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The article is written by Saswata Tewari from the University of Petroleum and Energy Studies Dehradun. This article discusses the recent judgement given by the Nagpur bench of the Bombay High Court regarding the medical reports being sent to the patients. Several other issues decided by the High Court have also been discussed in this article.

Introduction

While the entire world has been affected by the COVID-19 virus, several other issues related to the virus have been identified, compounding the public’s problems. It has been seen many times that the health authorities have been negligent in delivering check-ups, medications, vaccinations, and bed facilities, among other things. It is very dangerous for the general population to deal with such issues on their own because it is not only expensive but also raises the risk of infection with the deadly virus. Recognizing the plight of our country’s people, officials have taken action and made decisions to make certain issues more manageable for the general public.

On 15th April 2021, the Nagpur Bench of Bombay High Court ordered the medical laboratories that are currently undertaking RT-PCR tests for checking COVID detection to make sure that the test results are promptly sent to the concerned patient through Whatsapp, even if the patient tests negative. This was a suo moto case that was filed last year, and the bench had been hearing the suo moto PIL on various issues relating to the COVID-19 management in Nagpur and other cities within the bench’s territorial jurisdiction.

About the case

The case was about the difficulties that were faced by the patients while getting the results of their RT-PCR test. This delay in getting the reports was happening because the laboratories were not providing the reports to the patients unless and until the said reports were uploaded on the Indian Council of Medical Research (“ICMR”) portal and often the servers were even slow which further added to the delay in uploading the reports.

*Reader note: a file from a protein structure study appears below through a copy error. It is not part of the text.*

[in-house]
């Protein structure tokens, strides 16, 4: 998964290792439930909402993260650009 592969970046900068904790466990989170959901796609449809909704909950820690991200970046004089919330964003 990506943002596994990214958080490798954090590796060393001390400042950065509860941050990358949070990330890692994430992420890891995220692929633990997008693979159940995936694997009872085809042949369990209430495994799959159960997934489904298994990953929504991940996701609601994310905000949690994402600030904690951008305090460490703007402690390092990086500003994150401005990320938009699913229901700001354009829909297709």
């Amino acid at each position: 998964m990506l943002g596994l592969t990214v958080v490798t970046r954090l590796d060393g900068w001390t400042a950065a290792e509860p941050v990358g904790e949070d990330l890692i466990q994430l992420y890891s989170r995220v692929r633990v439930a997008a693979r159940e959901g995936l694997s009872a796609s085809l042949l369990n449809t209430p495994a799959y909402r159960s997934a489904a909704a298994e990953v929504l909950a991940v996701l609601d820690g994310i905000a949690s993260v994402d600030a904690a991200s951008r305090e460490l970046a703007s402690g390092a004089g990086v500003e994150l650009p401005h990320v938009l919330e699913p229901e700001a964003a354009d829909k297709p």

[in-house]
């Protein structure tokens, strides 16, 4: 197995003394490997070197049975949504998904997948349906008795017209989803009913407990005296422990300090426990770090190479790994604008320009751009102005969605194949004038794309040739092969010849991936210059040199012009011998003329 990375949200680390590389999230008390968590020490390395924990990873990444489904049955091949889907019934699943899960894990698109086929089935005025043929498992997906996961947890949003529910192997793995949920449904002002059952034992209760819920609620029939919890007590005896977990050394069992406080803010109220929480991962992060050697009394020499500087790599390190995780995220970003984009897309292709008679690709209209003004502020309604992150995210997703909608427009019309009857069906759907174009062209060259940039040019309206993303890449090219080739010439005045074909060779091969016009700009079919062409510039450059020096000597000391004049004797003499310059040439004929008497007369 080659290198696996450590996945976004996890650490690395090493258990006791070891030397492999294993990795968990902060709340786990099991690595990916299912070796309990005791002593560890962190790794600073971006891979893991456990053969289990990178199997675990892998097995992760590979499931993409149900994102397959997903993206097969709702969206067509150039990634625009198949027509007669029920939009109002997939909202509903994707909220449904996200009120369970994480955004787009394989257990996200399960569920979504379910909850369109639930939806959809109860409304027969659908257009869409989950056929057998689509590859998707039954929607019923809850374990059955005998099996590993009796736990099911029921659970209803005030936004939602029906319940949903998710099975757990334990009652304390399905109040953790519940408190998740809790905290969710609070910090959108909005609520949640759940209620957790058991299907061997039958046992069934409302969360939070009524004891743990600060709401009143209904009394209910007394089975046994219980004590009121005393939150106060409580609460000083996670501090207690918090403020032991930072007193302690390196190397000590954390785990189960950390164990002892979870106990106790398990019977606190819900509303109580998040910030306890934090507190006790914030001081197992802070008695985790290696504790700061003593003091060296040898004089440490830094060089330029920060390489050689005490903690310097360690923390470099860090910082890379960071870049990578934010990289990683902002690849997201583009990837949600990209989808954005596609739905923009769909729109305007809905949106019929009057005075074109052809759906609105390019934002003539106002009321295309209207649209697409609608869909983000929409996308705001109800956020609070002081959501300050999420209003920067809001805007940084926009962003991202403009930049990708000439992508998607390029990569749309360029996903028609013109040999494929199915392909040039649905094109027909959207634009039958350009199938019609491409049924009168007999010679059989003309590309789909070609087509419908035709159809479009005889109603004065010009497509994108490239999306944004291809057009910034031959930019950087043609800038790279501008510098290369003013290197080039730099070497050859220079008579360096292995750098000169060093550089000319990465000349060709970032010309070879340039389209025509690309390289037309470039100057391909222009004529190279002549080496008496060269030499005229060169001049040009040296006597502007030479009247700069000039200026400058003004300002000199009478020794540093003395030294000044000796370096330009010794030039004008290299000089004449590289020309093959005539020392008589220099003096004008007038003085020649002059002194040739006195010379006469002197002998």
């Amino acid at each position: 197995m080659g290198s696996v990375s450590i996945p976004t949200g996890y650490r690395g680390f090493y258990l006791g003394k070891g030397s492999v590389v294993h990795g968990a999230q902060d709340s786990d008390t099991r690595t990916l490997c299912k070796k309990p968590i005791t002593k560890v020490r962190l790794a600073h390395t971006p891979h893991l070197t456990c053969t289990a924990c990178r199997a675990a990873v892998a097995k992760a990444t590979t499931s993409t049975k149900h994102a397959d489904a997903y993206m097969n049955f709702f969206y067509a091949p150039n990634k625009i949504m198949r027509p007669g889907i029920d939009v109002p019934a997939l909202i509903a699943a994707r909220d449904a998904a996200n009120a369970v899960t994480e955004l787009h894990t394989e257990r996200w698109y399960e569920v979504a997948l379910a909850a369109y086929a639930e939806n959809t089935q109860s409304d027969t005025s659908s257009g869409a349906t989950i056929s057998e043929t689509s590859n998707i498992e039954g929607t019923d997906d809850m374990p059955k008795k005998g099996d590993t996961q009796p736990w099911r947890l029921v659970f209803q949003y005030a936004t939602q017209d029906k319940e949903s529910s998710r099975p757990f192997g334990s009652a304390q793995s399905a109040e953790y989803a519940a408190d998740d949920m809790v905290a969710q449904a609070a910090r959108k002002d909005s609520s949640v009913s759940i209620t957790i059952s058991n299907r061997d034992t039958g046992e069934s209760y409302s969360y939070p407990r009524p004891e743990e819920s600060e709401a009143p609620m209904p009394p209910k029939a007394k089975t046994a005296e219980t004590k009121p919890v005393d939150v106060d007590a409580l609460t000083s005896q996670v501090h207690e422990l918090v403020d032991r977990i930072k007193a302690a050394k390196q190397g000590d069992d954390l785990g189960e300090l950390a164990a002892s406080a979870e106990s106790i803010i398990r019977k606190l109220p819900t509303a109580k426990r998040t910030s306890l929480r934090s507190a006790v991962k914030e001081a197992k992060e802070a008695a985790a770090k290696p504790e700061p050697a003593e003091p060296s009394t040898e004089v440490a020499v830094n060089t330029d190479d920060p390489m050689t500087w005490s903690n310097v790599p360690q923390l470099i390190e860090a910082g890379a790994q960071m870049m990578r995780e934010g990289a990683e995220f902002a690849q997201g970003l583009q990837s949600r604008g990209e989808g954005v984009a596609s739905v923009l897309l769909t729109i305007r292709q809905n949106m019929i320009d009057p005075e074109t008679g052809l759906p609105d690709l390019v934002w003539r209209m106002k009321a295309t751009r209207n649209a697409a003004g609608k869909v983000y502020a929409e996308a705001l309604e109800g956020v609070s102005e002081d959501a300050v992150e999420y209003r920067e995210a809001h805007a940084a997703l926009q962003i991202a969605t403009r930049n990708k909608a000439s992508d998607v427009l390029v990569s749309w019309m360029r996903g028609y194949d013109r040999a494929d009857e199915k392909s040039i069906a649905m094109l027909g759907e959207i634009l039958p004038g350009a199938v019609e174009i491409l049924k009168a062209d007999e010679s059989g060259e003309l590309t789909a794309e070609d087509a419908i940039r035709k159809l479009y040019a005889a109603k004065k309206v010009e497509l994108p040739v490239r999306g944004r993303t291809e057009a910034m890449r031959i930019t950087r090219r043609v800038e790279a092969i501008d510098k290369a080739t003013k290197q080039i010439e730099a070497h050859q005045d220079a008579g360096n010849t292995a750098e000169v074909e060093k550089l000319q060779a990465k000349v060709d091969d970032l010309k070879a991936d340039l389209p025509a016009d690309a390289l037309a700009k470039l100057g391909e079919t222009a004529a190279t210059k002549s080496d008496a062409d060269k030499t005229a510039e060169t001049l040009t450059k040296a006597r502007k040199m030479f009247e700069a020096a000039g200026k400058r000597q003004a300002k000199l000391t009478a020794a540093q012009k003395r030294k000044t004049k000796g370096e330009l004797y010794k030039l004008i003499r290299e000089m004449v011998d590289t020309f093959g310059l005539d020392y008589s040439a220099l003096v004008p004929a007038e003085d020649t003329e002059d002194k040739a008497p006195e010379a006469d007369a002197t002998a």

Dr Mukesh Chandak, the intervener, has also highlighted the difficulties that patients faced in obtaining the RT-PCR test results. Also, the advocates who were appearing for the Interveners had proposed to the court that the results of the patients, irrespective of being positive or negative of the COVID virus, should be sent quickly to the patients through Whatsapp and also the hard copies of the reports must be made available to patients immediately, with no delay in delivering any such reports due to the fact that they have not yet been uploaded to the ICMR portal. They suggested that with the concerned issue of uploading the reports on the ICMR portal, the same should be done as is required because this information is of much significance for the concerned government and the authorities who are responsible to take necessary decisions and action in the matter.

The High Court had given the decision in accordance with the suggestions made by the advocates of the intervener. It was directed for the laboratories who were conducting the RT-PCR test that they should make the reports available for the patients, both on Whatsapp and on hard copies and after doing so, the reports of the patients who test COVID positive should be uploaded on the ICMR portal within 24 hours and the reports of those patients who test negative for the virus should be uploaded on the ICMR portal within 7 days. It was further directed by the court that if the laboratories fail to follow these instructions, the authorities will be able to take whatever action they see fit against the laboratories in question.

Similar cases

The decision was given by the judges Za Haq and Amit B Borka. The Bombay High Court’s Nagpur bench had previously ruled on similar issues affecting the general public. Some of these issues have been mentioned below:

Allotment of beds to patients

In this case, the High Court was discussing the query as to the enhancement of the facilities at Government Medical College and Hospital (“GMC”) and Indira Gandhi Medical College and Hospital (“IGGMC”). The court was told that a decision had been made in a meeting chaired by the Minister of Health Department that all 600 existing beds at GMC, including ICU and HDU beds, would be made functional, and that 400 additional beds, including some ICU and HDU beds, would be built to meet the needs of COVID-19. As a result, GMC, Nagpur will have a full-fledged 1000-bed COVID-19 facility. At the IGGMC in Nagpur, there is no plan to increase the number of beds.